Blue sky, light green leaves – and a golden glowing portion of light. Typically, the spring tricolour is celebrated in Munich in the city’s beer gardens, which open after the winter break. At present, bottled beer is the order of the day, preferably with a Bavarian snack on the balcony. In this series, Munich chef Sven Christ shows how to conjure up Munich specialities yourself in a normal kitchen and with readily available ingredients. This time: a giant homemade pretzel with Obazda.
One baked product that has become such an integral part of Munich's culture is the pretzel. It is the symbol for Munich par excellence. Even as children, Munich residents are handed one as soon as they can hold it. The shape of the pretzel is supposed to represent a praying monk (you should know that some monks cross their arms in front of their chest for prayer).
"Sharing is caring" is a slogan from the social media era, and a concept warmly embraced in Munich's beer garden, where big pretzels are sold, and which you can hardly manage on your own.
Its second characteristic feature, the chestnut brown colour, is due to a historically documented accident: A baker's apprentice accidentally dropped a piece of bread into a bucket of caustic soda and baked it anyway. That's how this Munich pastry came to be, which has successfully made its way into the world beyond the city limits, but which is usually eaten warm and with mustard (which, by the way, is rather improper).
"Sharing is caring" is a slogan from the social media era, and a concept warmly embraced in Munich's beer garden, where big pretzels are sold, and which you can hardly manage on your own. But there is almost always someone from the group who orders a pretzel, and anyone can break off a piece of it – a thought that, after weeks of social distancing, now frequently triggers a mixture of feelings ranging from horror to longing.
Those who find the idea of sharing a giant pretzel too risky, even among their own household members, can of course make do with small pretzels as an exception. The perfect accompaniment for this is always an Obazda (spicy cheese delicacy), a relatively unknown speciality from Bavaria, which has not yet been able to establish itself internationally because of its name and rather acquired taste.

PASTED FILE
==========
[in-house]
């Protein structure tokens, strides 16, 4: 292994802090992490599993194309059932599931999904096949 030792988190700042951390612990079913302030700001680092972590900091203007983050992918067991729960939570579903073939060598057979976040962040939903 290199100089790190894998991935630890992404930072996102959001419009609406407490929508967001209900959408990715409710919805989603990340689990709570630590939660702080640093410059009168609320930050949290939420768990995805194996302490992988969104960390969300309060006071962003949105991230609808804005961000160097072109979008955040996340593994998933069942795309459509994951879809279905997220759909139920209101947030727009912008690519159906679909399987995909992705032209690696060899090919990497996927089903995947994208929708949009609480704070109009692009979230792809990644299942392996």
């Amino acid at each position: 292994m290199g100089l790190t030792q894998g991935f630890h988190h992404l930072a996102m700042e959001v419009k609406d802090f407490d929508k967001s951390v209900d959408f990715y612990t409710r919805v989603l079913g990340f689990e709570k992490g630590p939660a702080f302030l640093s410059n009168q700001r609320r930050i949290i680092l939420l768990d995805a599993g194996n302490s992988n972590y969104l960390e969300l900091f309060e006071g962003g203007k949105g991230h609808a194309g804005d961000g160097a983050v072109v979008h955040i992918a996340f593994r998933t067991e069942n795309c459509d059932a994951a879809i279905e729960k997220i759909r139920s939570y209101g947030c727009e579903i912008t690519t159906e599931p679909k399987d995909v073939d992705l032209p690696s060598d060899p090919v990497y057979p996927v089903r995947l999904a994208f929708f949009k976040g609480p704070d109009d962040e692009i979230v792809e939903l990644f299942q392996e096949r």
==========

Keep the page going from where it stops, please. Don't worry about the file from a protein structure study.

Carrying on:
I will never forget the face of my Italian girlfriend, who thought she was in possession of a freshly bought “salmon cream”. Obazda is a creamy mass made of different kinds of cheese, and it comes in many different variations. What unites all the varieties are the basic taste and its consistency. In any case, it’s an ideal “dip” to go with pretzels and beer, a Bavarian guacamole so to speak – that’s probably the best way to describe it.
The Obazde is made from onion, chopped camembert or soft- and cream cheese, with herbs and a shot of beer for creaminess. From here on, creativity takes centre stage, leaving you to add wild garlic if the season calls for it, for example; the great and the good of Munich also like a hint of truffle, while the older echelons of society tend to like adding a sprinkle of paprika powder, although I suspect that this variation is a culinary relic of the seventies.
To bake your own pretzels, you first have to go to the pharmacy and buy a food-grade lye solution; sometimes this is available in undiluted form, but you have to be careful when processing it, and be sure to wear glasses and gloves. Or better still, buy the diluted version with three percent to one litre of water.